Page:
DNA Sensor with Electronic Transduction
Fluorescence-based detection of nucleic acid has several drawbacks. First, it requires that fluorescent tags be chemically attached to target nucleic acid. Next, fluorescent tags have a lifetime, after which they bleach, which limits sensitivity and archiving. Finally, fluorescent readout technology requires a laser and optical system.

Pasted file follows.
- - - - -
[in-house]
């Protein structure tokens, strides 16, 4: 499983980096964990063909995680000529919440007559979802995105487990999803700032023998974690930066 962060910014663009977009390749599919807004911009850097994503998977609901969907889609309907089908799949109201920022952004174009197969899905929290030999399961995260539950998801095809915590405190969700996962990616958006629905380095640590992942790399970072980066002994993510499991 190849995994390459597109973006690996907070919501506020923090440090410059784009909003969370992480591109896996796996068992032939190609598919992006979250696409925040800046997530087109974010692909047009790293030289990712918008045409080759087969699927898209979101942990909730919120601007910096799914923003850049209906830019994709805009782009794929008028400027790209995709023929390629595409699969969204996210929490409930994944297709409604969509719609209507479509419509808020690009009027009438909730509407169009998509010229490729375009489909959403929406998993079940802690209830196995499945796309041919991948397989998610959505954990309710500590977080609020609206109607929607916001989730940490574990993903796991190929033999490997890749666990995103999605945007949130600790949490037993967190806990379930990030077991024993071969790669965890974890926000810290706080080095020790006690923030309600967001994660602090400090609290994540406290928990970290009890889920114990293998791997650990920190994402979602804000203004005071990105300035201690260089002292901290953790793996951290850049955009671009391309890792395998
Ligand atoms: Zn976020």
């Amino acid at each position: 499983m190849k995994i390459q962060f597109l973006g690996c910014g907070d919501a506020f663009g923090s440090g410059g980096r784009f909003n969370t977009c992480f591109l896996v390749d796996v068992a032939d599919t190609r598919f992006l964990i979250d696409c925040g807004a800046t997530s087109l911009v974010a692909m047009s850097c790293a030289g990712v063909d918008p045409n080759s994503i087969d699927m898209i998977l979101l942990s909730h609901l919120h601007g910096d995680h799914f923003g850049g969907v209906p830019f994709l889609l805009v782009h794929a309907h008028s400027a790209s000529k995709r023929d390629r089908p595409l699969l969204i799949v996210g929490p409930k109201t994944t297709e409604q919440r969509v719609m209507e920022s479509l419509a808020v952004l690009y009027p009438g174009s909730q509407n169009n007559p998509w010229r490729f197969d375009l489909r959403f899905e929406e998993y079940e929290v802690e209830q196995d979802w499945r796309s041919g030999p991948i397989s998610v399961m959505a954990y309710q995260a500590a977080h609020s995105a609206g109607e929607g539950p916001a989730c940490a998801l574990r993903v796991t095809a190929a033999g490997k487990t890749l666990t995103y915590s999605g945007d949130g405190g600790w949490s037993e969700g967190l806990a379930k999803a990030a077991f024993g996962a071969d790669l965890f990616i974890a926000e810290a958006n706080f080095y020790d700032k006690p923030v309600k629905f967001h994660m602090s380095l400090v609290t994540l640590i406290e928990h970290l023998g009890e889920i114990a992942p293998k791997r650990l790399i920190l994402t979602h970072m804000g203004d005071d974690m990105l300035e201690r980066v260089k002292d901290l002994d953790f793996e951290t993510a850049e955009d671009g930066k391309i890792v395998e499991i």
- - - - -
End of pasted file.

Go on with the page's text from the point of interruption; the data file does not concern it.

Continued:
Thus, in order to eliminate the necessity of fluorescently tagging target nucleic acid, which requires chemical steps before analyte is brought to a sensor, the inventors have devised an apparatus and method for the exposure of analyte to a nanoporous senor without chemical processing. The invention is a nucleic acid microarray sensor which detects target nucleic acid based on binding-induced conductivity changes in parallel nanochannels. The sensor allows for the detection of the binding of “target” nucleic acid to “probe” nucleic acid strands which are linked to the sensor. The probe nucleic acid strands are linked to the inner walls of a high-aspect ratio porous structure. The pore diameter may range from 5-200 nm. When target nucleic acid binds to the probe nucleic acid which is linked to the pore walls, it fills a large fraction of the cross-sectional area of the pore. Since the dominant electrical conduction mechanism through a liquid is ionic, it is expected that by filling a large fraction of the pore volume with target nucleic acid, the electrical conduction through the pore will be significantly reduced.
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